Boko Haram Attacks: Passengers Suffer As Military Closes Maiduguri-Damaturu Highway

Nigerian Army
Nigerian Army

Hundreds of passengers plying Maiduguri-Damaturu Highway were on Wednesday stranded as the Nigerian Army temporarily closed the only safe highway following a siege laid on the road by Boko Haram insurgents.

The military made frantic efforts to clear the road of the insurgents who laid siege to ease traffic on the route connecting Maiduguri in Borno State and Damaturu, Yobe State.

The action of the military followed a series of attacks by Boko Haram on civilians travelling the highway in the last 48 hours.

There are six major highways that take travellers in and out of Maiduguri but with the capture of territories and displacement of residents from their communities in 2014, all the five roads were closed by the military due to security concerns.

At the peak of its attacks, Boko Haram bombed bridges on the major routes leading to Maiduguri, except the Maiduguri-Kano highway that links the state capital with Damaturu, the Yobe state capital.

Vanguard gathered that the decision by the military to close the high way followed Boko Haram’s attack on Ngamdu, a boundary village between Borno and Yobe State.

Three weeks ago, suspected Boko Haram insurgents attacked a military base located at Kukareta village of Yobe State, along the highway, razed the the camp and dislodged the checkpoint manned by soldiers.

Only last Monday, Boko Haram insurgents again carried out another attack on Auno village, 25km from Maiduguri and the attack was later confirmed by Major General Benson Akinroluyo, the Theatre Commander of Operation Lafiya Dole.

The attack was later followed by a late night attack on Sajiri village, located on the outskirt of Maiduguri town.

A commercial cab driver who plies the route frequently, Ali Vectra, said Wednesday: “We have stopped loading passengers because the soldiers have closed the road, which makes it impossible for us to travel in or out of the town.”

Another driver, Mallam Yunusa Isa, lamented that the recent activities of insurgents on Maiduguri/ Damaturu Road had led to the death of many Innocent travellers.

He said: “We thought Boko Haram is a thing of the past but in the last two weeks, their activities have endangered our business. We cannot ply the road because of fear of being attacked by Boko Haram.

”We are pleading with the authorities to do something on incessant attacks by terrorists.”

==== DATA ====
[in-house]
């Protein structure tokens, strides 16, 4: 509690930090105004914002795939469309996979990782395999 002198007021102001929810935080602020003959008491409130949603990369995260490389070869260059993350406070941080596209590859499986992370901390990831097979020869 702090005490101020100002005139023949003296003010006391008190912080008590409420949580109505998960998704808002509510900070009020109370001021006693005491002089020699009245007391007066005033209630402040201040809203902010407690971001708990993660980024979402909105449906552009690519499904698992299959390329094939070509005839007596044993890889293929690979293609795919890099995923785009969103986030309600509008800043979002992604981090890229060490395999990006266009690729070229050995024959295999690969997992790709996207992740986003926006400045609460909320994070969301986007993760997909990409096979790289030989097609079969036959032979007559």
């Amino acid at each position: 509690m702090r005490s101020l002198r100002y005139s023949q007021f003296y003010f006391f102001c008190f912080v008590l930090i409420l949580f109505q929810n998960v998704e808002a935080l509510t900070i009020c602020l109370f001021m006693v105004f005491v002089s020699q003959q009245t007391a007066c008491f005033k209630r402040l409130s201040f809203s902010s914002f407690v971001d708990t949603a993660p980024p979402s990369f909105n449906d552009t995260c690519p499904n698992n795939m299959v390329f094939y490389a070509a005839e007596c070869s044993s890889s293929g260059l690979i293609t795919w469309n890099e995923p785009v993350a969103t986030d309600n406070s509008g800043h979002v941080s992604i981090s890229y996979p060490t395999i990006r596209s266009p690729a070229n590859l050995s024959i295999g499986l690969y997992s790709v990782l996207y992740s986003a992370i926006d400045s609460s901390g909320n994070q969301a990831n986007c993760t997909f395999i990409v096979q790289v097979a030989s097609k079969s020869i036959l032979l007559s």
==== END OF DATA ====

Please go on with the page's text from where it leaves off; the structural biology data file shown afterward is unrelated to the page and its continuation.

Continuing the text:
A businessman, who didn’t want his name in print, said the road between Damaturu and Potiskum had also been closed down.

“Normally, the road is closed at night and opened for vehicular movements at 6am everyday. But we woke up this morning (Wednesday) to find out that the road remained closed from Potiskum to Damaturu.”

A military officer, who pleaded anonymity, said: “The locking of Maiduguri/ Damaturu express way has become imperative to enable the military carry out the duty of fishing out the insurgents.”

Confirming the closure, Col. Onyema Nwachukwu, spokesman of Operation Lafiya Dole, said the road was reopened at about noon after over six hours.

Explaining why movement on the highway was restricted, Col. Nwachukwu, said the action by troops was not a closure of the highway.

He said: “Our attention has been drawn to rumours that the Nigerian Army has closed the Maiduguri-Damaturu road.

“This is not true. What is happening is an ongoing clearance and snap checks operations in the general area required to clear suspected Boko Haram terrorists along that road.

“The clearance operation is ultimately for the safety and security of motorists and other road users.

Members of the public are please advised to cooperate and bear with the troops as they carry out these duties.”

Meanwhile, an 80-year-old father to a Boko Haram commander, popularly called ‘Ba-Ana’, Baba Modu, has called on his son to surrender and embrace peace.

Modu, who made the call in an interview with the News Agency of Nigeria (NAN) in Maiduguri Wednesday, said he was unable to persuade his son to abandon the cause and surrender under the Federal Government’s Operation Safe Corridor.

Recounting his ordeal, the octogenarian said his son was conscripted by the insurgents in 2012 at a farm in Dikwa local government area of Borno State.

“I lost hope of meeting my son after his abduction in the past seven years. One day, I met someone who told me that my son was alive and mentioned where I can find him.

”I was also told he is one of the commanders of the Albarnawi faction of Boko Haram. I travelled to the shores of Lake Chad to plead with Ba-Ana to surrender and embrace peace. It took me about one week to get to where I met him.

“When I arrived at the camp, I told them that I am the father of Ba’ana and after series of interrogations, they asked me to wait for him to return from a mission.

“Ba-Ana returned at night, he was marveled to see me, and when he heard my voice; he told his men that I am his father.

“I pleaded with him for about 30 days in a bid to convince him to lay down his arms and embrace peace, regrettably he did not heed my counsel.

“Ba-Ana confessed that he killed many people and believed that the authorities would not forgive his crimes. He also believed that he had committed his life in the course of God. I did not lose hope; I will continue to pray God to heal his soul and bring him back to me.”